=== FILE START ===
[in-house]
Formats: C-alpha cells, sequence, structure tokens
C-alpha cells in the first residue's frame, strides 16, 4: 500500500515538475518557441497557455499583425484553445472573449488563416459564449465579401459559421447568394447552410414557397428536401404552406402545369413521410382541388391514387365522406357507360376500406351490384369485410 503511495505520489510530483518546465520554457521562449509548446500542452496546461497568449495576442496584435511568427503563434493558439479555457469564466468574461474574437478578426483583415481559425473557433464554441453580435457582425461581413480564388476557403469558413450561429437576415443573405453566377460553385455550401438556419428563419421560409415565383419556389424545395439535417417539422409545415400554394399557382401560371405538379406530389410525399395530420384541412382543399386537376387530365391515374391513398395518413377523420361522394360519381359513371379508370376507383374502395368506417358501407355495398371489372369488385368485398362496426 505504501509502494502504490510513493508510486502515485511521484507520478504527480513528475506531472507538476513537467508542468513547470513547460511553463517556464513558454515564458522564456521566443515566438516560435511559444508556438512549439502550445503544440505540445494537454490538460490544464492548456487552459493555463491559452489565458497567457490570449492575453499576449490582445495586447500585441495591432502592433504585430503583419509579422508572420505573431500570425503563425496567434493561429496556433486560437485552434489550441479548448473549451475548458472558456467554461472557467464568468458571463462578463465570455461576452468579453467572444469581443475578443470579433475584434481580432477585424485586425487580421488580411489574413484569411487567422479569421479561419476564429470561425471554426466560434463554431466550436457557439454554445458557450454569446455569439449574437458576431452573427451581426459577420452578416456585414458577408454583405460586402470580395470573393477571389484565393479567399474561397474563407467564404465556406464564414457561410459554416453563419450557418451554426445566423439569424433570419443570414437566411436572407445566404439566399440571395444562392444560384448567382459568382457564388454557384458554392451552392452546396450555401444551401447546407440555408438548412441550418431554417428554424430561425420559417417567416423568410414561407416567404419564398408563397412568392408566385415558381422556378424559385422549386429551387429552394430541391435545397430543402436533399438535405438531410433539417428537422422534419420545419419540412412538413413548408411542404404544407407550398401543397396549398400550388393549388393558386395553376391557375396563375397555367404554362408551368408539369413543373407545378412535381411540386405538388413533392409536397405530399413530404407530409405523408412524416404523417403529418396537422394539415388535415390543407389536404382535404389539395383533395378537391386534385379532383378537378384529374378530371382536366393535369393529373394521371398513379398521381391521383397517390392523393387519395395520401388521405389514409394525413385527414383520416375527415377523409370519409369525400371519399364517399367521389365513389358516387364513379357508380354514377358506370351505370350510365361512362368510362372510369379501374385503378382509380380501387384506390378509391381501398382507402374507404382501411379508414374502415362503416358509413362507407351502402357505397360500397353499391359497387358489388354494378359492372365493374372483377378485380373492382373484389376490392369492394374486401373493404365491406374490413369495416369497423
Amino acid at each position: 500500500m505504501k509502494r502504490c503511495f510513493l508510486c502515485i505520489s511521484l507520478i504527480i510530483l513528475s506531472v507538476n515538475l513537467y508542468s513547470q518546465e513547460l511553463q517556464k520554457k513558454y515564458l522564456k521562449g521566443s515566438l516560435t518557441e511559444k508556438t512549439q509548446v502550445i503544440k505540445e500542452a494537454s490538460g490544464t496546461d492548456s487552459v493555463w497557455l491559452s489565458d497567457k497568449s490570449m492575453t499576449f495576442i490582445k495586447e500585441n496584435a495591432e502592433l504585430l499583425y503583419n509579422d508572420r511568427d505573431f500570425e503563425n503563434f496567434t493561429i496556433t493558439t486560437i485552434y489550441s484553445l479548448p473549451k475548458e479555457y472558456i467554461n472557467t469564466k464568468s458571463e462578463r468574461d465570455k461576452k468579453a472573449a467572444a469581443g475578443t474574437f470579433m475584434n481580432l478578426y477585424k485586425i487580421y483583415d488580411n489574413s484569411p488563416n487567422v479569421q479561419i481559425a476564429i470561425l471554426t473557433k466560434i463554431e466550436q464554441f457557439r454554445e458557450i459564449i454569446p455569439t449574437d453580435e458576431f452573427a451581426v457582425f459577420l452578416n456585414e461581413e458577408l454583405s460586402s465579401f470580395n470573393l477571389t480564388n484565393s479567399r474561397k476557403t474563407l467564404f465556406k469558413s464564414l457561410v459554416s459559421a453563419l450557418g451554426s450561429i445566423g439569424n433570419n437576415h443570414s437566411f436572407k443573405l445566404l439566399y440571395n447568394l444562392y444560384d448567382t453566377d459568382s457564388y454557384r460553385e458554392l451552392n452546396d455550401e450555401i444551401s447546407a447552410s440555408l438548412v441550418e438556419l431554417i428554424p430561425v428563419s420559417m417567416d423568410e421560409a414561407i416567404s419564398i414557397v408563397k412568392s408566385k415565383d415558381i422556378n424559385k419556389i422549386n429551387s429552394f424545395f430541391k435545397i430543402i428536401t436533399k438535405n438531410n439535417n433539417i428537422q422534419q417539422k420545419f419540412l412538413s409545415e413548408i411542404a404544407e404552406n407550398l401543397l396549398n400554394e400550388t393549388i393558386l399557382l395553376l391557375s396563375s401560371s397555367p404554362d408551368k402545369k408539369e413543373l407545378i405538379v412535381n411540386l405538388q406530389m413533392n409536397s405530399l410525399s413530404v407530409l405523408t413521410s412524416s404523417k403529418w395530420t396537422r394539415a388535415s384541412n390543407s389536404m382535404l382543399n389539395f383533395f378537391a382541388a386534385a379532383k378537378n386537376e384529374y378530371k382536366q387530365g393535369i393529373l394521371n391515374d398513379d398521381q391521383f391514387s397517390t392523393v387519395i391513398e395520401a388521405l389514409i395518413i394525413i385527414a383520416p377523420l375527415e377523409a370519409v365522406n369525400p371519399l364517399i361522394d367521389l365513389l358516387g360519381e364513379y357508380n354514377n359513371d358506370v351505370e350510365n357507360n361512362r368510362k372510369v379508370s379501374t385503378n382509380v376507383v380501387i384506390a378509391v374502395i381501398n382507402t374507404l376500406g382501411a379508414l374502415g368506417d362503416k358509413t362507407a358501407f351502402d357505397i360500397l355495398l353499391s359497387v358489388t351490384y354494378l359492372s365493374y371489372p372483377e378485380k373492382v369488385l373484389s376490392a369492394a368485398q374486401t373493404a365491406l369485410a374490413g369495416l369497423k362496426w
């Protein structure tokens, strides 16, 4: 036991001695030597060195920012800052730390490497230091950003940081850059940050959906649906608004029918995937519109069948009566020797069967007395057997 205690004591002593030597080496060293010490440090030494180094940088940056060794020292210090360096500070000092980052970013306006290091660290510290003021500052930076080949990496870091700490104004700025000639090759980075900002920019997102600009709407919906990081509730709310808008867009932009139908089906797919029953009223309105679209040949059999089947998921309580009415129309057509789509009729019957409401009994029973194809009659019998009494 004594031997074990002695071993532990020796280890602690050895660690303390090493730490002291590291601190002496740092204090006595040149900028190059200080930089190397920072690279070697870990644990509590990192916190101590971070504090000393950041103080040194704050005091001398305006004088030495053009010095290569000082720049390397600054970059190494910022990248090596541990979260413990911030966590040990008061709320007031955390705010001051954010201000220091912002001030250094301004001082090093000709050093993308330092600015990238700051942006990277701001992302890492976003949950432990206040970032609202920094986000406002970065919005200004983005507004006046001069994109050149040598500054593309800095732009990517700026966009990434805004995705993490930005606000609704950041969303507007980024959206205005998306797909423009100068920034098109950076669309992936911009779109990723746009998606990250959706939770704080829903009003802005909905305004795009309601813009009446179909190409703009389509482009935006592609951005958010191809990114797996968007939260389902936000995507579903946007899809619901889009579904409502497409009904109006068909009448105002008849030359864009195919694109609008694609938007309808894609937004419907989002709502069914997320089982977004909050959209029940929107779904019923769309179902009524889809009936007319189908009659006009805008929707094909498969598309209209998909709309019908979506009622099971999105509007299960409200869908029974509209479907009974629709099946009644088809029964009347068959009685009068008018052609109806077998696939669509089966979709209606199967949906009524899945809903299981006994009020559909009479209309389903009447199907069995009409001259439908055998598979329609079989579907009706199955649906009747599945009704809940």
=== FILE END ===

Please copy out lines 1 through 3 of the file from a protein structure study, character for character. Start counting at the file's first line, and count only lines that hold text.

[in-house]
Formats: C-alpha cells, sequence, structure tokens
C-alpha cells in the first residue's frame, strides 16, 4: 500500500515538475518557441497557455499583425484553445472573449488563416459564449465579401459559421447568394447552410414557397428536401404552406402545369413521410382541388391514387365522406357507360376500406351490384369485410 503511495505520489510530483518546465520554457521562449509548446500542452496546461497568449495576442496584435511568427503563434493558439479555457469564466468574461474574437478578426483583415481559425473557433464554441453580435457582425461581413480564388476557403469558413450561429437576415443573405453566377460553385455550401438556419428563419421560409415565383419556389424545395439535417417539422409545415400554394399557382401560371405538379406530389410525399395530420384541412382543399386537376387530365391515374391513398395518413377523420361522394360519381359513371379508370376507383374502395368506417358501407355495398371489372369488385368485398362496426 505504501509502494502504490510513493508510486502515485511521484507520478504527480513528475506531472507538476513537467508542468513547470513547460511553463517556464513558454515564458522564456521566443515566438516560435511559444508556438512549439502550445503544440505540445494537454490538460490544464492548456487552459493555463491559452489565458497567457490570449492575453499576449490582445495586447500585441495591432502592433504585430503583419509579422508572420505573431500570425503563425496567434493561429496556433486560437485552434489550441479548448473549451475548458472558456467554461472557467464568468458571463462578463465570455461576452468579453467572444469581443475578443470579433475584434481580432477585424485586425487580421488580411489574413484569411487567422479569421479561419476564429470561425471554426466560434463554431466550436457557439454554445458557450454569446455569439449574437458576431452573427451581426459577420452578416456585414458577408454583405460586402470580395470573393477571389484565393479567399474561397474563407467564404465556406464564414457561410459554416453563419450557418451554426445566423439569424433570419443570414437566411436572407445566404439566399440571395444562392444560384448567382459568382457564388454557384458554392451552392452546396450555401444551401447546407440555408438548412441550418431554417428554424430561425420559417417567416423568410414561407416567404419564398408563397412568392408566385415558381422556378424559385422549386429551387429552394430541391435545397430543402436533399438535405438531410433539417428537422422534419420545419419540412412538413413548408411542404404544407407550398401543397396549398400550388393549388393558386395553376391557375396563375397555367404554362408551368408539369413543373407545378412535381411540386405538388413533392409536397405530399413530404407530409405523408412524416404523417403529418396537422394539415388535415390543407389536404382535404389539395383533395378537391386534385379532383378537378384529374378530371382536366393535369393529373394521371398513379398521381391521383397517390392523393387519395395520401388521405389514409394525413385527414383520416375527415377523409370519409369525400371519399364517399367521389365513389358516387364513379357508380354514377358506370351505370350510365361512362368510362372510369379501374385503378382509380380501387384506390378509391381501398382507402374507404382501411379508414374502415362503416358509413362507407351502402357505397360500397353499391359497387358489388354494378359492372365493374372483377378485380373492382373484389376490392369492394374486401373493404365491406374490413369495416369497423